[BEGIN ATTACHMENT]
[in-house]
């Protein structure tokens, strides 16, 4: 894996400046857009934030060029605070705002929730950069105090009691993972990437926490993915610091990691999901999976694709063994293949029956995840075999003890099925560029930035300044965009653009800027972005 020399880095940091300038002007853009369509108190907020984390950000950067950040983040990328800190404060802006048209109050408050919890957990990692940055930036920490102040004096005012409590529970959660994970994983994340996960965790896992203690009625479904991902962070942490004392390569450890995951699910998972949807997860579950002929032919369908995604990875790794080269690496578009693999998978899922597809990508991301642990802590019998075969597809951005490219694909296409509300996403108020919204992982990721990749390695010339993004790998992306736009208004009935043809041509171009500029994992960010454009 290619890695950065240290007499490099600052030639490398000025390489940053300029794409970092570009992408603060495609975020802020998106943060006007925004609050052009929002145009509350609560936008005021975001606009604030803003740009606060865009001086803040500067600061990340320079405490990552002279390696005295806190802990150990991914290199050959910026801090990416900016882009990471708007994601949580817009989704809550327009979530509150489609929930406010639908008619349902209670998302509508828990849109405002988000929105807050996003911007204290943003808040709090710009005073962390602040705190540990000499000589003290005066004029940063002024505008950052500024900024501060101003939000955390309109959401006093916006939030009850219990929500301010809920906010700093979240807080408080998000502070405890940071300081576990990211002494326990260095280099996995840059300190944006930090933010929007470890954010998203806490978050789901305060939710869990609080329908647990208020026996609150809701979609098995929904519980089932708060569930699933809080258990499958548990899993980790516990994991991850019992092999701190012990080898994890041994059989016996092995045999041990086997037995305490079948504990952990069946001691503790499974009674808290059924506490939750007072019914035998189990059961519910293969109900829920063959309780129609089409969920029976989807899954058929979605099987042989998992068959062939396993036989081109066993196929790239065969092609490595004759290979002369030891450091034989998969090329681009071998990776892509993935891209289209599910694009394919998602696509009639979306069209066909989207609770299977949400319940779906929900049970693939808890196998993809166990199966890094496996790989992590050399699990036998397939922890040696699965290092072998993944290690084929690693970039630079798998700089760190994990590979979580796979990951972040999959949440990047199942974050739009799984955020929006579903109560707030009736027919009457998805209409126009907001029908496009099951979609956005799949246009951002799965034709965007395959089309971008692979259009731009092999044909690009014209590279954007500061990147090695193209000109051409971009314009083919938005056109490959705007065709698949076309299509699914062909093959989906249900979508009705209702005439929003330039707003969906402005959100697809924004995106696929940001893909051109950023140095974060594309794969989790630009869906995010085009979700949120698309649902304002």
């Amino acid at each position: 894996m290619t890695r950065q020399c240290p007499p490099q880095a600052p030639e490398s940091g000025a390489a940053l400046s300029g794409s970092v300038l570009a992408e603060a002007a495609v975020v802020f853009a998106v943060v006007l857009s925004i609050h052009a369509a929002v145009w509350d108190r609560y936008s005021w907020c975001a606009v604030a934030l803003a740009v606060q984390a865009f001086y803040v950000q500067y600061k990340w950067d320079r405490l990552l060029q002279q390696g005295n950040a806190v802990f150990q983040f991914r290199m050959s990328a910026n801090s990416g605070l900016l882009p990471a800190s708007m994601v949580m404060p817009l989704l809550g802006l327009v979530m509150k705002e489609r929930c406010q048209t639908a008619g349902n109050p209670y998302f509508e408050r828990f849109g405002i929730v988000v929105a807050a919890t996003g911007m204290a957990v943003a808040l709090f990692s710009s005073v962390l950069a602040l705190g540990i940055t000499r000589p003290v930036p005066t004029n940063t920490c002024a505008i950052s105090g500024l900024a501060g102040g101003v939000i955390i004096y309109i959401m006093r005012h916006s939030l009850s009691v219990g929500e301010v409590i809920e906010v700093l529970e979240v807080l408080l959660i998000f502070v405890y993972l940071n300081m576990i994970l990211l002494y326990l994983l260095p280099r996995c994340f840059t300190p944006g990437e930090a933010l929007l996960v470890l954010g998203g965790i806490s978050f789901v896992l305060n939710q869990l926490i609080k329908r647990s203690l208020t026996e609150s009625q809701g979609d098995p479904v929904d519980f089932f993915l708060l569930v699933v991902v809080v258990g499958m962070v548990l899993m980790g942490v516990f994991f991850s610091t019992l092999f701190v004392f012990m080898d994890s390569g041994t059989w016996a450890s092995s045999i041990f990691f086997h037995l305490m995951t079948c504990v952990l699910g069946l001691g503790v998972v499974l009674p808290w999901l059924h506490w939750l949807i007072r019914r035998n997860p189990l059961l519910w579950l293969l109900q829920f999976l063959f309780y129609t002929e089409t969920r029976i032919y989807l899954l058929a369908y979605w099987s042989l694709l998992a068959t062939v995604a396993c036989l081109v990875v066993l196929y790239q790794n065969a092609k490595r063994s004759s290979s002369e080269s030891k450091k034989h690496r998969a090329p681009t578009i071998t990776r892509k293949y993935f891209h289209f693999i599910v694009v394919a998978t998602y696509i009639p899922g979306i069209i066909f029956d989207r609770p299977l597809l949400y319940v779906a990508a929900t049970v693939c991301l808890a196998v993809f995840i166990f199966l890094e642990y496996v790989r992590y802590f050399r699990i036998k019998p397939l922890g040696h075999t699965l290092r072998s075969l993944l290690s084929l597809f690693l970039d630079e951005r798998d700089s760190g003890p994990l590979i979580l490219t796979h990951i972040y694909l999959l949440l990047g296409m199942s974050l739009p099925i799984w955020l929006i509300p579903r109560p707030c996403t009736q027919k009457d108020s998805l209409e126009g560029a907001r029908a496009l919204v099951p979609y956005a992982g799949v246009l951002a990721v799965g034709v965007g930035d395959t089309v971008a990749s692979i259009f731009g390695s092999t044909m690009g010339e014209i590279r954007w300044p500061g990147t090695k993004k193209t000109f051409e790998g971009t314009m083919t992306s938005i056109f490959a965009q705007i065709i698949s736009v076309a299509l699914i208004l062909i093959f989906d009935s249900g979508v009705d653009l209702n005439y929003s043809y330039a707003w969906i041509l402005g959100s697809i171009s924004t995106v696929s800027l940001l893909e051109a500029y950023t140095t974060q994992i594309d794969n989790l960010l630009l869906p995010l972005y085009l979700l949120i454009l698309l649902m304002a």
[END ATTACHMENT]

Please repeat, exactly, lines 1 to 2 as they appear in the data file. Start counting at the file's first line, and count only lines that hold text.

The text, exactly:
[in-house]
């Protein structure tokens, strides 16, 4: 894996400046857009934030060029605070705002929730950069105090009691993972990437926490993915610091990691999901999976694709063994293949029956995840075999003890099925560029930035300044965009653009800027972005 020399880095940091300038002007853009369509108190907020984390950000950067950040983040990328800190404060802006048209109050408050919890957990990692940055930036920490102040004096005012409590529970959660994970994983994340996960965790896992203690009625479904991902962070942490004392390569450890995951699910998972949807997860579950002929032919369908995604990875790794080269690496578009693999998978899922597809990508991301642990802590019998075969597809951005490219694909296409509300996403108020919204992982990721990749390695010339993004790998992306736009208004009935043809041509171009500029994992960010454009 290619890695950065240290007499490099600052030639490398000025390489940053300029794409970092570009992408603060495609975020802020998106943060006007925004609050052009929002145009509350609560936008005021975001606009604030803003740009606060865009001086803040500067600061990340320079405490990552002279390696005295806190802990150990991914290199050959910026801090990416900016882009990471708007994601949580817009989704809550327009979530509150489609929930406010639908008619349902209670998302509508828990849109405002988000929105807050996003911007204290943003808040709090710009005073962390602040705190540990000499000589003290005066004029940063002024505008950052500024900024501060101003939000955390309109959401006093916006939030009850219990929500301010809920906010700093979240807080408080998000502070405890940071300081576990990211002494326990260095280099996995840059300190944006930090933010929007470890954010998203806490978050789901305060939710869990609080329908647990208020026996609150809701979609098995929904519980089932708060569930699933809080258990499958548990899993980790516990994991991850019992092999701190012990080898994890041994059989016996092995045999041990086997037995305490079948504990952990069946001691503790499974009674808290059924506490939750007072019914035998189990059961519910293969109900829920063959309780129609089409969920029976989807899954058929979605099987042989998992068959062939396993036989081109066993196929790239065969092609490595004759290979002369030891450091034989998969090329681009071998990776892509993935891209289209599910694009394919998602696509009639979306069209066909989207609770299977949400319940779906929900049970693939808890196998993809166990199966890094496996790989992590050399699990036998397939922890040696699965290092072998993944290690084929690693970039630079798998700089760190994990590979979580796979990951972040999959949440990047199942974050739009799984955020929006579903109560707030009736027919009457998805209409126009907001029908496009099951979609956005799949246009951002799965034709965007395959089309971008692979259009731009092999044909690009014209590279954007500061990147090695193209000109051409971009314009083919938005056109490959705007065709698949076309299509699914062909093959989906249900979508009705209702005439929003330039707003969906402005959100697809924004995106696929940001893909051109950023140095974060594309794969989790630009869906995010085009979700949120698309649902304002």